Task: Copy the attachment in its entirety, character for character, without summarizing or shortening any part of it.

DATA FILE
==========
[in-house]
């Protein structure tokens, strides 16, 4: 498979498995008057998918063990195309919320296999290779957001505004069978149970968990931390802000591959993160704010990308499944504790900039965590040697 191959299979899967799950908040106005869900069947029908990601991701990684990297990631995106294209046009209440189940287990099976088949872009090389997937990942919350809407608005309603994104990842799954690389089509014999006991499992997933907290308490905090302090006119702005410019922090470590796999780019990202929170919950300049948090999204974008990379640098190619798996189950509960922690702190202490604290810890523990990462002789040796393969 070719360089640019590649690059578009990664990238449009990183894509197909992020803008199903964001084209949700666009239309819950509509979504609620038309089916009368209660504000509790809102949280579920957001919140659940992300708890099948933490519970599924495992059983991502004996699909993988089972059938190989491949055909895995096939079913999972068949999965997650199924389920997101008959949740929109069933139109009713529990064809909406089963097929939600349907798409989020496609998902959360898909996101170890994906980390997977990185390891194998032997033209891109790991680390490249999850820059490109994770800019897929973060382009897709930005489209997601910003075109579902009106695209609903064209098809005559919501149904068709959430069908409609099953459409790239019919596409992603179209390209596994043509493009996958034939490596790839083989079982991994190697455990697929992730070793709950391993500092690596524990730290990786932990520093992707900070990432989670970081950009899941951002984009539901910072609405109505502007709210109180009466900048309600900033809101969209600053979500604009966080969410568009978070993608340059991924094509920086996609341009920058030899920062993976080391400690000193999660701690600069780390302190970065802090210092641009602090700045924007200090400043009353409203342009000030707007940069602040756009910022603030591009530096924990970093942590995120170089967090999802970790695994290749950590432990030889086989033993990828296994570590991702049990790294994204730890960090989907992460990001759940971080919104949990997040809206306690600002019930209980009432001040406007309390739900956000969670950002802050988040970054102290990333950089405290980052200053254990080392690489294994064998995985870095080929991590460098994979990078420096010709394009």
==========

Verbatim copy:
[in-house]
């Protein structure tokens, strides 16, 4: 498979498995008057998918063990195309919320296999290779957001505004069978149970968990931390802000591959993160704010990308499944504790900039965590040697 191959299979899967799950908040106005869900069947029908990601991701990684990297990631995106294209046009209440189940287990099976088949872009090389997937990942919350809407608005309603994104990842799954690389089509014999006991499992997933907290308490905090302090006119702005410019922090470590796999780019990202929170919950300049948090999204974008990379640098190619798996189950509960922690702190202490604290810890523990990462002789040796393969 070719360089640019590649690059578009990664990238449009990183894509197909992020803008199903964001084209949700666009239309819950509509979504609620038309089916009368209660504000509790809102949280579920957001919140659940992300708890099948933490519970599924495992059983991502004996699909993988089972059938190989491949055909895995096939079913999972068949999965997650199924389920997101008959949740929109069933139109009713529990064809909406089963097929939600349907798409989020496609998902959360898909996101170890994906980390997977990185390891194998032997033209891109790991680390490249999850820059490109994770800019897929973060382009897709930005489209997601910003075109579902009106695209609903064209098809005559919501149904068709959430069908409609099953459409790239019919596409992603179209390209596994043509493009996958034939490596790839083989079982991994190697455990697929992730070793709950391993500092690596524990730290990786932990520093992707900070990432989670970081950009899941951002984009539901910072609405109505502007709210109180009466900048309600900033809101969209600053979500604009966080969410568009978070993608340059991924094509920086996609341009920058030899920062993976080391400690000193999660701690600069780390302190970065802090210092641009602090700045924007200090400043009353409203342009000030707007940069602040756009910022603030591009530096924990970093942590995120170089967090999802970790695994290749950590432990030889086989033993990828296994570590991702049990790294994204730890960090989907992460990001759940971080919104949990997040809206306690600002019930209980009432001040406007309390739900956000969670950002802050988040970054102290990333950089405290980052200053254990080392690489294994064998995985870095080929991590460098994979990078420096010709394009």